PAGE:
Canada’s Intellectual Property Firm

On December 4, 2023, the Federal Court issued its public judgment and reasons in two patent infringement actions pursuant to s. 6(1) of the Patented Medicines (Notice of Compliance) Regulations (“Regulations”) and two patent impeachment actions pursuant to s. 60(1) of the Patent Act (“Act”). The proceedings concerned AbbVie’s patents for dosing regimens and formulations of adalimumab (AbbVie’s HUMIRA) and JAMP’s biosimilar, SIMLANDI: AbbVie Corporation v Jamp Pharma Corporation, 2023 FC 1520.

At issue were Canadian Patent Nos.:

  • 2,504,868 (868 patent): adalimumab dosing regimens for treating inflammatory bowel disease (IBD) (including Crohn’s disease and ulcerative colitis);

  • 2,801,917 (917 patent): adalimumab dosing regimens for treating hidradenitis suppurativa (HS), a skin disorder; and

  • 2,904,458 (458 patent): protein-containing aqueous pharmaceutical formulations (including of adalimumab).

Writing for the Court, McVeigh J found the 868 and 917 patents invalid for obviousness but upheld the validity of the 458 patent.

Though JAMP conceded infringement of the 458 patent, the Court declined to grant the permanent injunction sought by AbbVie (which would have enjoined JAMP from making, using, promoting or selling SIMLANDI in Canada until the 458 patent’s expiry on November 28, 2028). The Court concluded that an injunction would not be in the public interest. There was evidence that increased injection site pain could result from forcing patients taking JAMP’s high concentration, citrate-free SIMLANDI biosimilar (the only adalimumab product marketed in Canada in an 80 mg/0.8 mL presentation) to switch to another biosimilar (which may have higher injection volume and/or contain citrate).

Procedural background

AbbVie commenced the patent infringement actions under the Regulations in March 2021 (in response to JAMP’s notices of allegation). In April 2021, JAMP commenced the patent impeachment actions under the Act, seeking to invalidate the patents at issue.

In January 2022, the Minister of Health issued notices of compliance for SIMLANDI. In response, AbbVie applied for judicial review of:

  1. the Minister’s determination that JAMP was not a “second person” under the Regulations because the HUMIRA 40 mg/0.4 mL and 80 mg/0.8 mL reference drugs, while approved, were not marketed when JAMP filed its regulatory submission (and thus that JAMP need not address patents listed against HUMIRA on the Patent Register); and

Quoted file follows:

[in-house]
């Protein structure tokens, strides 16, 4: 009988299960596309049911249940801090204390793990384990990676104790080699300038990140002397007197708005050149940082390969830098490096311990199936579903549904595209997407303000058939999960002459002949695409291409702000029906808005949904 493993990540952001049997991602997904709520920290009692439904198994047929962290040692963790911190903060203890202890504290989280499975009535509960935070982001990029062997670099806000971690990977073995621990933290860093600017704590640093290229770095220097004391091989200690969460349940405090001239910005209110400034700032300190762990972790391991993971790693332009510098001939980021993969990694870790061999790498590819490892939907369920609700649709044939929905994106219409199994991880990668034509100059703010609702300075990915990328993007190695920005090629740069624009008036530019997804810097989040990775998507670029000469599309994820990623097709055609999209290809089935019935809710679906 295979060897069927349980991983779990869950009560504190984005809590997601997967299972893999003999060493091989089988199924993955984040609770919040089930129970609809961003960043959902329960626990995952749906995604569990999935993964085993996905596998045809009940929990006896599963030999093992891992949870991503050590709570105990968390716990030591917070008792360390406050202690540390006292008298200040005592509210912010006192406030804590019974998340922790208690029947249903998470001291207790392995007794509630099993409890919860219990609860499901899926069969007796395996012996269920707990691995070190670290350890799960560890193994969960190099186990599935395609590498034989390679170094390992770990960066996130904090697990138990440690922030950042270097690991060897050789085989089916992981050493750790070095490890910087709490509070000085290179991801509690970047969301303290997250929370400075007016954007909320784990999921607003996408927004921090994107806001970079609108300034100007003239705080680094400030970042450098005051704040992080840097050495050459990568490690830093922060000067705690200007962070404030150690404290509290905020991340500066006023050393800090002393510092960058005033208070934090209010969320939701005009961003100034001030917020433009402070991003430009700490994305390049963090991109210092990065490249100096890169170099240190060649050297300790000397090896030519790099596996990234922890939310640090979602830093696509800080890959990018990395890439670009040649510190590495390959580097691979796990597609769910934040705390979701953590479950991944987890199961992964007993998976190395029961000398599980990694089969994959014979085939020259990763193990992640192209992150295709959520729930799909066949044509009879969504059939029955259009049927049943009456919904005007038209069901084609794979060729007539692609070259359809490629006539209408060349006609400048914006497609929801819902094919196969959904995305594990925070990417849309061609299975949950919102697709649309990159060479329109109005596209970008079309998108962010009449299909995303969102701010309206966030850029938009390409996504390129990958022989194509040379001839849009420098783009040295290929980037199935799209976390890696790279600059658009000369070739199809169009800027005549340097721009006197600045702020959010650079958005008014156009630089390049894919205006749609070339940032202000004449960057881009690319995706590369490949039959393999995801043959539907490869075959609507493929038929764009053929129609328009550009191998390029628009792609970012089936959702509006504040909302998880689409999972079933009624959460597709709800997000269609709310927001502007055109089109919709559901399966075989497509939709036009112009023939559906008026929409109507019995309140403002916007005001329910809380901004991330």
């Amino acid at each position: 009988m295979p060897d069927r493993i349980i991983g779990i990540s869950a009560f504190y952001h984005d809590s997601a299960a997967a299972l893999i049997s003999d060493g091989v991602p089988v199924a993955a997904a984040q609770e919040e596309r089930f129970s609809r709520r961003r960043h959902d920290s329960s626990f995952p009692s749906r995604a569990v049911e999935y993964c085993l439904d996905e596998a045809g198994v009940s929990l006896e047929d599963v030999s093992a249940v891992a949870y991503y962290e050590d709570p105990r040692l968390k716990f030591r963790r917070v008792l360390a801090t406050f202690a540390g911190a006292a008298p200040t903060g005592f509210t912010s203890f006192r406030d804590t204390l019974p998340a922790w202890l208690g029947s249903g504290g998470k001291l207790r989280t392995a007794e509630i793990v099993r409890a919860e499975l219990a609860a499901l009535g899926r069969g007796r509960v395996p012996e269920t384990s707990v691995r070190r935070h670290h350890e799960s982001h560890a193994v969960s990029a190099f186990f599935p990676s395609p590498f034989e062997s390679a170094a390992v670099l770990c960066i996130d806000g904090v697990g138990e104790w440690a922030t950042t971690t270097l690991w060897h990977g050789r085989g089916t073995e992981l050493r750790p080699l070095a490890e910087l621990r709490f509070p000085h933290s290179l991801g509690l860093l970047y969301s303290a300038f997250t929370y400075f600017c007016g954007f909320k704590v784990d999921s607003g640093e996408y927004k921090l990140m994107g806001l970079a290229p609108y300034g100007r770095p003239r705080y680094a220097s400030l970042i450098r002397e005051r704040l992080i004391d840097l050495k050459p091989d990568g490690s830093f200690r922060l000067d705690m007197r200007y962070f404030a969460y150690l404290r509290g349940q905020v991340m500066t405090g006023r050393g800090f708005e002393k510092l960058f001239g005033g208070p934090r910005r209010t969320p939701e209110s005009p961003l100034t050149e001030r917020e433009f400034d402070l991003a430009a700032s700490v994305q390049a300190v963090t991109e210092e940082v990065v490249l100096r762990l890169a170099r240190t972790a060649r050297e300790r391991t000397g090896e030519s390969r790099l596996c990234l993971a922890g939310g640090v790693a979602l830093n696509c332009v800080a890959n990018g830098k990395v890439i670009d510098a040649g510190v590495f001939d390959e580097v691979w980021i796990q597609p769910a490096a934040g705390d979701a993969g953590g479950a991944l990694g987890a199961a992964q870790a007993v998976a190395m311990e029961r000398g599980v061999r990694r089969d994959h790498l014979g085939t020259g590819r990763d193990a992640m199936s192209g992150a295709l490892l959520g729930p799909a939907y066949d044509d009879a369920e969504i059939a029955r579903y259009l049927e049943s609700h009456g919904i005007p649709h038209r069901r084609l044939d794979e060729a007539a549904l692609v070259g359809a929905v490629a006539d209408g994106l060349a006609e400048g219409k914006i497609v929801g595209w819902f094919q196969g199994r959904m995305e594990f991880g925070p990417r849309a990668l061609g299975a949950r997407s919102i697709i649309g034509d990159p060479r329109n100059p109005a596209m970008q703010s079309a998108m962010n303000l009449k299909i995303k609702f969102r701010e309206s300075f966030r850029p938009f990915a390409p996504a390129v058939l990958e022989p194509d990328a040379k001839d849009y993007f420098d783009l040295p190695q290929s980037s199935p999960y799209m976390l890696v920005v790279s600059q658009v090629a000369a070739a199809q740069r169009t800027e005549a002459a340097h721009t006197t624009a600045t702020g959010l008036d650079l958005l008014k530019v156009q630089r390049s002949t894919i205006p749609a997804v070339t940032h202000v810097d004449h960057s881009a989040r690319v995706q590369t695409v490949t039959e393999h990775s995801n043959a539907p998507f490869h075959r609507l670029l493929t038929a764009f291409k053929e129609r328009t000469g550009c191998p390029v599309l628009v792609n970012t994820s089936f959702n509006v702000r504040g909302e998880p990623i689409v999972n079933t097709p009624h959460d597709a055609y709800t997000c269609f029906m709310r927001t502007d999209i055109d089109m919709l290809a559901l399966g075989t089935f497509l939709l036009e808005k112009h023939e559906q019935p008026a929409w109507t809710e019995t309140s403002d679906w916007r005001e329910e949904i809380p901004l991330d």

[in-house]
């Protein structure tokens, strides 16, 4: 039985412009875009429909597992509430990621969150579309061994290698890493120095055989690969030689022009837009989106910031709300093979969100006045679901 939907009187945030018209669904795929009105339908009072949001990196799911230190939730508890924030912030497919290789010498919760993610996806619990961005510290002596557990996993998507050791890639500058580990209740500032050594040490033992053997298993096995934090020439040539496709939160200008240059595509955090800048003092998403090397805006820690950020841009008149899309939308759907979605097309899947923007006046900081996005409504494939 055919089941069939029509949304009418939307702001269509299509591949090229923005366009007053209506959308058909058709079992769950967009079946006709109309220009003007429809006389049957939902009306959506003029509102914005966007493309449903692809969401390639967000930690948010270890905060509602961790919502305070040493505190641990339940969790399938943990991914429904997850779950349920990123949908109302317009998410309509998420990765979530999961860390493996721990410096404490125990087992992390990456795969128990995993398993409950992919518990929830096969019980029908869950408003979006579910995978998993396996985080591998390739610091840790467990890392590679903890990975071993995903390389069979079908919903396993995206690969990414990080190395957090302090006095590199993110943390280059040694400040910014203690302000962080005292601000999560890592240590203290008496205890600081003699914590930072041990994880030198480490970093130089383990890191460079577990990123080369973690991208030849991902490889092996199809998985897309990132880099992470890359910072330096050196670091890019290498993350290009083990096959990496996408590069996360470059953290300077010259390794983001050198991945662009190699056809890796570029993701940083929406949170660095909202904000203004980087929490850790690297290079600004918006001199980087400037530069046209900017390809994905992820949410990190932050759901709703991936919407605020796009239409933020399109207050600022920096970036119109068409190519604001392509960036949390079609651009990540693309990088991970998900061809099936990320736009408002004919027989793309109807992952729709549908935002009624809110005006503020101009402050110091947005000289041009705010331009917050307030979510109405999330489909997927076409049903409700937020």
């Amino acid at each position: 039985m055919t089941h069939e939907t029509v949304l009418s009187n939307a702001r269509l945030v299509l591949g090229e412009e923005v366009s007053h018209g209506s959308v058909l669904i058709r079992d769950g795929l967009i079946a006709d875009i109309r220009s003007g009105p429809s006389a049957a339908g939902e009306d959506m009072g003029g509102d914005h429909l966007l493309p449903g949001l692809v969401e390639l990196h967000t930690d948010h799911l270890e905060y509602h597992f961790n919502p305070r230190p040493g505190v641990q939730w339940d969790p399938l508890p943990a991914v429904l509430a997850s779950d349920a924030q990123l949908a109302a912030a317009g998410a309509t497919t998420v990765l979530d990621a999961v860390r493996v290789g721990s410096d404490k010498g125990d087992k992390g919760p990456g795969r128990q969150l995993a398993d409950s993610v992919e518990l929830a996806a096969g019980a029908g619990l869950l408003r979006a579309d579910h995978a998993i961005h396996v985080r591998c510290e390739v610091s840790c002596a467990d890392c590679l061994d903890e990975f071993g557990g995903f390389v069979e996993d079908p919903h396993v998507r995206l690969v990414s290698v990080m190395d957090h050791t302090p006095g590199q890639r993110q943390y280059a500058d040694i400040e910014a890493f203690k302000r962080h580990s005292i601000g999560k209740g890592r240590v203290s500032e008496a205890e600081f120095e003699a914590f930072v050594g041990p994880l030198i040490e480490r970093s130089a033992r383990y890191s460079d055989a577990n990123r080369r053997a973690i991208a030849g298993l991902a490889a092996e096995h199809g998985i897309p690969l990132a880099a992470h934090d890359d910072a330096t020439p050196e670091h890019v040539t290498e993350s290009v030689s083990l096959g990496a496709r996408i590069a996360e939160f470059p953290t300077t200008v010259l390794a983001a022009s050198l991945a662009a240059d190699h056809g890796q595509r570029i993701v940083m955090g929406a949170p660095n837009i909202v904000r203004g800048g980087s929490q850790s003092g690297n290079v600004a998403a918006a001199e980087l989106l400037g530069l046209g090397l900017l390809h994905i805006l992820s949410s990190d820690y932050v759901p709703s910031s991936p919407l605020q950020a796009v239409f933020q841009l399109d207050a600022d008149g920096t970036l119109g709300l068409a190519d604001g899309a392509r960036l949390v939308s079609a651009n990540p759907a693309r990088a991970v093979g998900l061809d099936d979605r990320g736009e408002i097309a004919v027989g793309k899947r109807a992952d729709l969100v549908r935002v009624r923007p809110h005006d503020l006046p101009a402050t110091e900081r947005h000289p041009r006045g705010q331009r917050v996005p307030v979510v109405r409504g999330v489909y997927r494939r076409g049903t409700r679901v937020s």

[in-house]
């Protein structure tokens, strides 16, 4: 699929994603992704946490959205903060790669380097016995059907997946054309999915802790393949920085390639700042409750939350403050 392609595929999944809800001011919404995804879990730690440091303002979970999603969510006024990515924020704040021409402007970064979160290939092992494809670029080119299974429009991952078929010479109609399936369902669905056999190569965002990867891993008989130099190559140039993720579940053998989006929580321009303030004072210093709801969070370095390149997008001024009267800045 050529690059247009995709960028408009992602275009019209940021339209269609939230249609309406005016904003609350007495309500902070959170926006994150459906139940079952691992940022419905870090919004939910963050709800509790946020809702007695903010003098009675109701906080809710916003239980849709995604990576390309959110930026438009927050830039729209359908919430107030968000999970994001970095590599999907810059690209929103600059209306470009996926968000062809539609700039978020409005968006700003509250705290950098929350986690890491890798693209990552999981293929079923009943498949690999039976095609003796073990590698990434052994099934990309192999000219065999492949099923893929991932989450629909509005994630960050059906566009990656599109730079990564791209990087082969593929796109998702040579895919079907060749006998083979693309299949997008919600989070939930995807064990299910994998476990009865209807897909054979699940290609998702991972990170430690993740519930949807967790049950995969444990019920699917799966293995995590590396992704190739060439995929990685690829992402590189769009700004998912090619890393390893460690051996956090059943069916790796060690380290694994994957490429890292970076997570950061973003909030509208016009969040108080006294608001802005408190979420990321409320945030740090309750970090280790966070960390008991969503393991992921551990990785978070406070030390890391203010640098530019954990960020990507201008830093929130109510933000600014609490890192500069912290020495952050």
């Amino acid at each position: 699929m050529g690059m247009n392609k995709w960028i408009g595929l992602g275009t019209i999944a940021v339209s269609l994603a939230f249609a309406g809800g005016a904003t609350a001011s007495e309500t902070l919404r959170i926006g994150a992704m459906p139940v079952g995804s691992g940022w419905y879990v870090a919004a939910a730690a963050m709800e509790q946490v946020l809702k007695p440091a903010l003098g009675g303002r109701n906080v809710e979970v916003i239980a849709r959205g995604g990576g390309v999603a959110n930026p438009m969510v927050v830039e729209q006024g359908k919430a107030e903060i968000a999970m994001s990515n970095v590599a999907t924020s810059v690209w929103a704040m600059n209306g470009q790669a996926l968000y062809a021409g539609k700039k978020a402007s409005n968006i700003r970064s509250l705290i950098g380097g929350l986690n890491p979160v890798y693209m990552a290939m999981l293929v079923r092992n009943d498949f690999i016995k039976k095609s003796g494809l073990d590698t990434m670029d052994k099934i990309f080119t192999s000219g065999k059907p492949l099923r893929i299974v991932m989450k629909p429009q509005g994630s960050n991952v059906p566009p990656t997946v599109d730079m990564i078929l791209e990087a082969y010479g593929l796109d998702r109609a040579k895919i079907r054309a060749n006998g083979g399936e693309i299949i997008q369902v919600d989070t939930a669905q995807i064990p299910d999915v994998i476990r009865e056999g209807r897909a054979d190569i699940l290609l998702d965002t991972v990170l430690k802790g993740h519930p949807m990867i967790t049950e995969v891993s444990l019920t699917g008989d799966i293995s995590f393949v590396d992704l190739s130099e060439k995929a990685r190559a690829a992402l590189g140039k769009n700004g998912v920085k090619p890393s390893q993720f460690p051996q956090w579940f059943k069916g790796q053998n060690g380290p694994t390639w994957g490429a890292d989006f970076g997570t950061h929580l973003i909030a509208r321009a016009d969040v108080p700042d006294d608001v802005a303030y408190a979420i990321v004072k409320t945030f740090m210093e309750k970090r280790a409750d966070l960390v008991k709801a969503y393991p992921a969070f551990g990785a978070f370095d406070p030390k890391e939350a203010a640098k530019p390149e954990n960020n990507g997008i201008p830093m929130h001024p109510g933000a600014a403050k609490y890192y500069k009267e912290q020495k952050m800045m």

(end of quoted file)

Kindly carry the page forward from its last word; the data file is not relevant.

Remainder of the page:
2. the Minister’s decision to issue notices of compliance for SIMLANDI.

In the meantime, JAMP launched its SIMLANDI products in April 2022 in three presentations: 40 mg/0.4 mL (pre-filled syringe and auto-injector pen) and 80 mg/0.8 mL (pre-filled syringe). 

The Court dismissed AbbVie’s applications in AbbVie Corporation v Canada (Health), 2022 FC 1209 [AbbVie 2022] ( previously reported; appeal ongoing).

In the present matter, the parties agreed that JAMP’s impeachment actions were unaffected by the ongoing appeal of AbbVie 2022. The Court thus released its decision without waiting for determination of the AbbVie 2022 appeal, noting that AbbVie’s infringement actions under the Regulations were “not presently at issue”.

868 patent invalid for obviousness

The 868 patent claims relate to the use of adalimumab for treating IBD according to an every other week dosing regimen of 160 mg, 80 mg and then 40 mg thereafter (i.e., use of 160 mg and 80 mg “loading doses”).

The Court found the 868 patent invalid for obviousness but not as a method of medical treatment:

  • Obviousness: The Court held the dosing regimen of the 868 patent was obvious to try. The prior art pointed towards using antibodies against tumor necrosis factor alpha (TNF-α), of which adalimumab was a “most preferred” option, for treating IBD. In view of dosing regimens used for rheumatoid arthritis, the skilled person would envision use of loading doses of 80 mg and 160 mg for IBD.

  • Patentable subject matter (method of medical treatment): The Court agreed with AbbVie’s assertion that the relevant question is whether the claimed subject matter requires skill and judgment to practise. Here, the claimed dosing regimen was the only option for physicians implementing adalimumab under the 868 patent. That physicians might deviate from this dosing regimen would simply place their conduct outside the scope of the 868 patent, rather than render the claims invalid.

917 patent invalid for obviousness

The 917 patent claims relate to the use of adalimumab in multiple doses for treating HS, wherein the multiple doses comprise a 160 mg dose at week zero, an 80 mg dose at week two, and a 40 mg weekly maintenance dose starting at week four.

The Court rejected JAMP’s method of medical treatment attack for substantially the same reasons provided in respect of the 868 patent. JAMP’s remaining challenges to the validity of the 917 patent – anticipation, obviousness and “claim term not described” – were addressed as follows:

  • Anticipation: The Court rejected JAMP’s allegation that the 917 patent was anticipated by the application for the 868 patent (868 application). While the 868 application disclosed the use of TNF-α inhibitors (including adalimumab) for treating 16 broad categories of disorders (one of which included HS), the skilled person would still have to choose from a range of dose amounts, dose intervals and durations of treatment to create a multiple variable dosing regimen.